Considering under-resourced health facilities and a weak health system, the government of Timor-Leste took various measures to contain the spread of the virus since the first case of infection was confirmed on 21 March 2020. Immediately after confirmation of the first case, the Ministry of Education called for both private and public school closures on 22 March 2020. The call for a state of emergency was approved on the following day by the Council of Ministers,[viii] and on 27 March 2020 the President declared a State of Emergency through a decree. This state measure continues to be reviewed and renewed on a monthly basis, while the number of cases continues rising and has reached 9,361 registered cases with 24 reported deaths in July 2021.[ix] The specific measures introduced to halt the pandemic have affected the cycle of economic activity of the country in general,[x] and more importantly, have had the most impact on the economic sectors in which women tend to be overrepresented – sectors like gastronomy, hospitality, retail, care and domestic work. Hence, COVID-19 has heightened poverty and systemic pre-existing inequalities for women and girls.
COVID-19 deepens poverty and inequalities for women and girls in Timor-Leste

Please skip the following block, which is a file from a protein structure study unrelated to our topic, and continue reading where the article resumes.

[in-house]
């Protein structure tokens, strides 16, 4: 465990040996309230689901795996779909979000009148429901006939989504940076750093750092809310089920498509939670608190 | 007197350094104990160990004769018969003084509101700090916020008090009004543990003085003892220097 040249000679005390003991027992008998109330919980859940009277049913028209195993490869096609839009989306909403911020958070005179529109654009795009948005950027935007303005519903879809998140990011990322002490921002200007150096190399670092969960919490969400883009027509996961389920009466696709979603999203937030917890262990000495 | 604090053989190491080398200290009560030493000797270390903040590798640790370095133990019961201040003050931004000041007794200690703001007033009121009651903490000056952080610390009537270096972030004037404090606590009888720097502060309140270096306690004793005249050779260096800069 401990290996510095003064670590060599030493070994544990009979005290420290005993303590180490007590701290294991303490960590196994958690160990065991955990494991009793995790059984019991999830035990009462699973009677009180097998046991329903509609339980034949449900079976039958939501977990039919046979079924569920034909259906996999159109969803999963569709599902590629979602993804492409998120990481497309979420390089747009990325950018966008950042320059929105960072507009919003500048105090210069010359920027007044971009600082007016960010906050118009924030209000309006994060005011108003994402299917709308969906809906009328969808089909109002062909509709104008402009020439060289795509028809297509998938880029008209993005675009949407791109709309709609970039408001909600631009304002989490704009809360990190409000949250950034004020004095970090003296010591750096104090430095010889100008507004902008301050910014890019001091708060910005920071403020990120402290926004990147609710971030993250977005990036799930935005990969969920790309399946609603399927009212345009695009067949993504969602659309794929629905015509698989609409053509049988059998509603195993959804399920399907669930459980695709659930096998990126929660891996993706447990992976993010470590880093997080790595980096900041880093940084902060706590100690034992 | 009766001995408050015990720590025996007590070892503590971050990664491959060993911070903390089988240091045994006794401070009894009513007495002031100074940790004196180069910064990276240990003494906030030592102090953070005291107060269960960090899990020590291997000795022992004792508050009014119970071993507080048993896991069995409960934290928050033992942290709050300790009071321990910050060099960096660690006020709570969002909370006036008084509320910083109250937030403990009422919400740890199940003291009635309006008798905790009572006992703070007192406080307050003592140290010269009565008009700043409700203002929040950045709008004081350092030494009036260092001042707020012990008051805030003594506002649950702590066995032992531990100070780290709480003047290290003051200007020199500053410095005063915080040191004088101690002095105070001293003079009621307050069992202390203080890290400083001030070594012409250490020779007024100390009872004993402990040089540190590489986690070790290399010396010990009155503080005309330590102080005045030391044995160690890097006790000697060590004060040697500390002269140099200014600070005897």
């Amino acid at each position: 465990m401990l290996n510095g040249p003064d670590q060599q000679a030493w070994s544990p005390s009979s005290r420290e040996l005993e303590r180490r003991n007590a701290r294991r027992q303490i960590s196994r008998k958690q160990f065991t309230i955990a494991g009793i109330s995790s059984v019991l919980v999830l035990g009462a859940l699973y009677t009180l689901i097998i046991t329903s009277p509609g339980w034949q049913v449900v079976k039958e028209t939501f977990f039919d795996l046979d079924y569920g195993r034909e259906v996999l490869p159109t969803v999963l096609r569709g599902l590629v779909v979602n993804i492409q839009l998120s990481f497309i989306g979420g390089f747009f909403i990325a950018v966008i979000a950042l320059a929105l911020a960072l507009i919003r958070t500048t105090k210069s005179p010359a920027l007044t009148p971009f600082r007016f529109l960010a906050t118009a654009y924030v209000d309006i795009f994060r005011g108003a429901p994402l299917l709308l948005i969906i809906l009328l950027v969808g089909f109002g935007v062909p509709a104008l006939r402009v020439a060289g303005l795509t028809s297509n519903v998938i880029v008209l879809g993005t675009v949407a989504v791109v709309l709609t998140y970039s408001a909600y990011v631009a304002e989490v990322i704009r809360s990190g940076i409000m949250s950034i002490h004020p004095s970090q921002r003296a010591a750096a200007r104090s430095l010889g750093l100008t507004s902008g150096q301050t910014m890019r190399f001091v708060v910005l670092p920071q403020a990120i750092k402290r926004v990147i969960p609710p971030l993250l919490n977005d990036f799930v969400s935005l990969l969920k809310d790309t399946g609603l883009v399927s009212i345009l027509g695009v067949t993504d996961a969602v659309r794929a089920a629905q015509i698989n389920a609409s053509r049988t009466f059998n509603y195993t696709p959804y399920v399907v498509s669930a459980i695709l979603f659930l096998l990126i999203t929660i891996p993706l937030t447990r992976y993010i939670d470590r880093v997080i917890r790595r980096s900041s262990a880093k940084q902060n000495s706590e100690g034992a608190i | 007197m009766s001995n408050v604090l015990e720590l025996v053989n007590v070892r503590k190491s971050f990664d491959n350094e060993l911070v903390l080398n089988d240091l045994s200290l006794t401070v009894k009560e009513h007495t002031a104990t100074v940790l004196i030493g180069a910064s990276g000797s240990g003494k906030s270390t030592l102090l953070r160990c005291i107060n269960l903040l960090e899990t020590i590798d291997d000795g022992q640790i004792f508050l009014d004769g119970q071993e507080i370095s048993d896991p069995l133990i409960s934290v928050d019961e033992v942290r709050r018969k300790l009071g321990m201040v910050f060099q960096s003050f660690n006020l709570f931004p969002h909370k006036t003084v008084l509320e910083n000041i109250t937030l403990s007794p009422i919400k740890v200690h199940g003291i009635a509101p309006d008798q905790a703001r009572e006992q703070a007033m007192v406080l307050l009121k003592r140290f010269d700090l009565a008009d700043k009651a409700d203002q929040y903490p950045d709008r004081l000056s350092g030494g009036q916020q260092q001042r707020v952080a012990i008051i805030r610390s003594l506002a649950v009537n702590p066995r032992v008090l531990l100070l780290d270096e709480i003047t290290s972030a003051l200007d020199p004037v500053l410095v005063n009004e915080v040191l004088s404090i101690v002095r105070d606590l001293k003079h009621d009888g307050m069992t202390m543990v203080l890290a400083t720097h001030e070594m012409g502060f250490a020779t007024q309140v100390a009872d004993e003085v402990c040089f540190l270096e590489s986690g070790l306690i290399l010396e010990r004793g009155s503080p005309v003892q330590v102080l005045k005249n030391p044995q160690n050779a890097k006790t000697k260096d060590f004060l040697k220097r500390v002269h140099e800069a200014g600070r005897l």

The impact of COVID-19 across the global economy is profound. The socioeconomic impacts of COVID-19, markets and supply chains have been disrupted, businesses are required to close or scale back operations, and millions have or will lose their jobs and livelihoods.[xi] The International Labour Organization (ILO) has estimated that full or partial lockdown measures now affect almost 2.7 billion workers, representing around 81% of the world’s workforce, while the International Monetary Fund (IMF) projects a significant contraction of global output from 2020.[xii] COVID-19 is lurching the world economy towards a global recession, which will be strikingly different from past recessions.[xiii] Emerging evidence on the impact of COVID-19 suggests that women’s economic and productive lives will be affected disproportionately and differently from men and further deepen gender inequality. Across the globe, women earn less, save less, hold less secure jobs, are more likely to be employed in the informal sector – hence, their capacity to absorb economic shocks is therefore less than that of men.
Overall, women in Timor-Leste encounter difficulty in accessing formal employment compared to men, due to gendered barriers born by a strong patriarchal culture which creates a significant gap in formal employment. Lower literacy, limited access to education and training, coupled with domestic and reproductive obligations limit women’s ability to gain paid work beyond subsistence cultivation, informal small-scale trading, and home-based industries. The division of labor is strongly gendered and is legitimized by traditional patriarchal values, norms and practices at many fronts, be it at home or in areas where most people work such as agriculture, services and sales.